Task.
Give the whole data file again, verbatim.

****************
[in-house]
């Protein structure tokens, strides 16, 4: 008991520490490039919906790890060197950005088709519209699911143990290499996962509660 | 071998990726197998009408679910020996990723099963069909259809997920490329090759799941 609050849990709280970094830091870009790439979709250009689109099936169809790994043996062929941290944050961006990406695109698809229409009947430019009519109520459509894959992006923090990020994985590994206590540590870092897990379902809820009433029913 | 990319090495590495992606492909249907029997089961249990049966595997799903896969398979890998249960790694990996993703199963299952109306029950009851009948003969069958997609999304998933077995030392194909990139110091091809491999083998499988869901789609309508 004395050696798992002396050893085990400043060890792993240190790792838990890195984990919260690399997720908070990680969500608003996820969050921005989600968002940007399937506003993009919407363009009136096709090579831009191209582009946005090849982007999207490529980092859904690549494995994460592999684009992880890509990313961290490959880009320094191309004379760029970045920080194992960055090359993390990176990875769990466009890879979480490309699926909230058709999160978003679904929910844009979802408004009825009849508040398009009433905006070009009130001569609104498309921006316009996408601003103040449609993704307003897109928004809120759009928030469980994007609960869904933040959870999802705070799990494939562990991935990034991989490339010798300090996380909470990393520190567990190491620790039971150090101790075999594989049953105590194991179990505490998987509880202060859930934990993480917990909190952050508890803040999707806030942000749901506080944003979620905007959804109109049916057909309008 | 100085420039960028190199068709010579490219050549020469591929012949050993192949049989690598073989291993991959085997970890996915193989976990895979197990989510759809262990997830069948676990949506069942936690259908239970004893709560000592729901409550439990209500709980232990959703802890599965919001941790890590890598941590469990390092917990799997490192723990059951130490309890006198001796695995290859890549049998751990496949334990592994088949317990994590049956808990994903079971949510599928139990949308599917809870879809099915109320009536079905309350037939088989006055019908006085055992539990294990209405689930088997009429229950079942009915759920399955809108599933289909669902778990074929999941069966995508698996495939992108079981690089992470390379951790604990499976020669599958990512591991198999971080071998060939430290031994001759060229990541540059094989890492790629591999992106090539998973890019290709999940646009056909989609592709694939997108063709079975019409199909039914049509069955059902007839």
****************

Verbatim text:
[in-house]
């Protein structure tokens, strides 16, 4: 008991520490490039919906790890060197950005088709519209699911143990290499996962509660 | 071998990726197998009408679910020996990723099963069909259809997920490329090759799941 609050849990709280970094830091870009790439979709250009689109099936169809790994043996062929941290944050961006990406695109698809229409009947430019009519109520459509894959992006923090990020994985590994206590540590870092897990379902809820009433029913 | 990319090495590495992606492909249907029997089961249990049966595997799903896969398979890998249960790694990996993703199963299952109306029950009851009948003969069958997609999304998933077995030392194909990139110091091809491999083998499988869901789609309508 004395050696798992002396050893085990400043060890792993240190790792838990890195984990919260690399997720908070990680969500608003996820969050921005989600968002940007399937506003993009919407363009009136096709090579831009191209582009946005090849982007999207490529980092859904690549494995994460592999684009992880890509990313961290490959880009320094191309004379760029970045920080194992960055090359993390990176990875769990466009890879979480490309699926909230058709999160978003679904929910844009979802408004009825009849508040398009009433905006070009009130001569609104498309921006316009996408601003103040449609993704307003897109928004809120759009928030469980994007609960869904933040959870999802705070799990494939562990991935990034991989490339010798300090996380909470990393520190567990190491620790039971150090101790075999594989049953105590194991179990505490998987509880202060859930934990993480917990909190952050508890803040999707806030942000749901506080944003979620905007959804109109049916057909309008 | 100085420039960028190199068709010579490219050549020469591929012949050993192949049989690598073989291993991959085997970890996915193989976990895979197990989510759809262990997830069948676990949506069942936690259908239970004893709560000592729901409550439990209500709980232990959703802890599965919001941790890590890598941590469990390092917990799997490192723990059951130490309890006198001796695995290859890549049998751990496949334990592994088949317990994590049956808990994903079971949510599928139990949308599917809870879809099915109320009536079905309350037939088989006055019908006085055992539990294990209405689930088997009429229950079942009915759920399955809108599933289909669902778990074929999941069966995508698996495939992108079981690089992470390379951790604990499976020669599958990512591991198999971080071998060939430290031994001759060229990541540059094989890492790629591999992106090539998973890019290709999940646009056909989609592709694939997108063709079975019409199909039914049509069955059902007839």